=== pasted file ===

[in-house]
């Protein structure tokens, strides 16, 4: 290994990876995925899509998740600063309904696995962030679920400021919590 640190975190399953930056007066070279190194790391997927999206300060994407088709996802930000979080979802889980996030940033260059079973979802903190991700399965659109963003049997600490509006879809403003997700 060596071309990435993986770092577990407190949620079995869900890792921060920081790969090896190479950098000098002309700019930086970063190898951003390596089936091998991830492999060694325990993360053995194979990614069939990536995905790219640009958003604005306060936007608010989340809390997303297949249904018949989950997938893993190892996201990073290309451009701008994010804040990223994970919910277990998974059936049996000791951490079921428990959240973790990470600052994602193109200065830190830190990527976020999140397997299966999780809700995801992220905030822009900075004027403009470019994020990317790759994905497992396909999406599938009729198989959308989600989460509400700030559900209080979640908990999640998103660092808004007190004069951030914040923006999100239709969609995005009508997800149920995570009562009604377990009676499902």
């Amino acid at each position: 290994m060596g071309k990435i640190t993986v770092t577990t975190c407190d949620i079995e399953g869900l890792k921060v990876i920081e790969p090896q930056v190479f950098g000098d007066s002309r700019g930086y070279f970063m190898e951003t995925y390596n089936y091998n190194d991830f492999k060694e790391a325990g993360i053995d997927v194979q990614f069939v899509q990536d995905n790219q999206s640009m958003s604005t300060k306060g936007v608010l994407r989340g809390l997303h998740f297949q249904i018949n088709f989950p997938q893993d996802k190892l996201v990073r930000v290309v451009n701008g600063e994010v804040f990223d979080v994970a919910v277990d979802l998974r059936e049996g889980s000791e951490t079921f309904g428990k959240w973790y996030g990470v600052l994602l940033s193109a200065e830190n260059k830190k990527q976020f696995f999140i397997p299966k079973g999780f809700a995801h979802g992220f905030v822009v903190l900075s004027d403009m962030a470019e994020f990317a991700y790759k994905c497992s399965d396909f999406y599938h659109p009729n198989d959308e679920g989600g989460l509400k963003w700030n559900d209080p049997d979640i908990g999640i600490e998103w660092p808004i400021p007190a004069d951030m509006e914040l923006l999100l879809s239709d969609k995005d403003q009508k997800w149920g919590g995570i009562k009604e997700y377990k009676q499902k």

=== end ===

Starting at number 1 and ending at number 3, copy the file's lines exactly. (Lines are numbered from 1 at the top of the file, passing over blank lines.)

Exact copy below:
[in-house]
């Protein structure tokens, strides 16, 4: 290994990876995925899509998740600063309904696995962030679920400021919590 640190975190399953930056007066070279190194790391997927999206300060994407088709996802930000979080979802889980996030940033260059079973979802903190991700399965659109963003049997600490509006879809403003997700 060596071309990435993986770092577990407190949620079995869900890792921060920081790969090896190479950098000098002309700019930086970063190898951003390596089936091998991830492999060694325990993360053995194979990614069939990536995905790219640009958003604005306060936007608010989340809390997303297949249904018949989950997938893993190892996201990073290309451009701008994010804040990223994970919910277990998974059936049996000791951490079921428990959240973790990470600052994602193109200065830190830190990527976020999140397997299966999780809700995801992220905030822009900075004027403009470019994020990317790759994905497992396909999406599938009729198989959308989600989460509400700030559900209080979640908990999640998103660092808004007190004069951030914040923006999100239709969609995005009508997800149920995570009562009604377990009676499902």
């Amino acid at each position: 290994m060596g071309k990435i640190t993986v770092t577990t975190c407190d949620i079995e399953g869900l890792k921060v990876i920081e790969p090896q930056v190479f950098g000098d007066s002309r700019g930086y070279f970063m190898e951003t995925y390596n089936y091998n190194d991830f492999k060694e790391a325990g993360i053995d997927v194979q990614f069939v899509q990536d995905n790219q999206s640009m958003s604005t300060k306060g936007v608010l994407r989340g809390l997303h998740f297949q249904i018949n088709f989950p997938q893993d996802k190892l996201v990073r930000v290309v451009n701008g600063e994010v804040f990223d979080v994970a919910v277990d979802l998974r059936e049996g889980s000791e951490t079921f309904g428990k959240w973790y996030g990470v600052l994602l940033s193109a200065e830190n260059k830190k990527q976020f696995f999140i397997p299966k079973g999780f809700a995801h979802g992220f905030v822009v903190l900075s004027d403009m962030a470019e994020f990317a991700y790759k994905c497992s399965d396909f999406y599938h659109p009729n198989d959308e679920g989600g989460l509400k963003w700030n559900d209080p049997d979640i908990g999640i600490e998103w660092p808004i400021p007190a004069d951030m509006e914040l923006l999100l879809s239709d969609k995005d403003q009508k997800w149920g919590g995570i009562k009604e997700y377990k009676q499902k």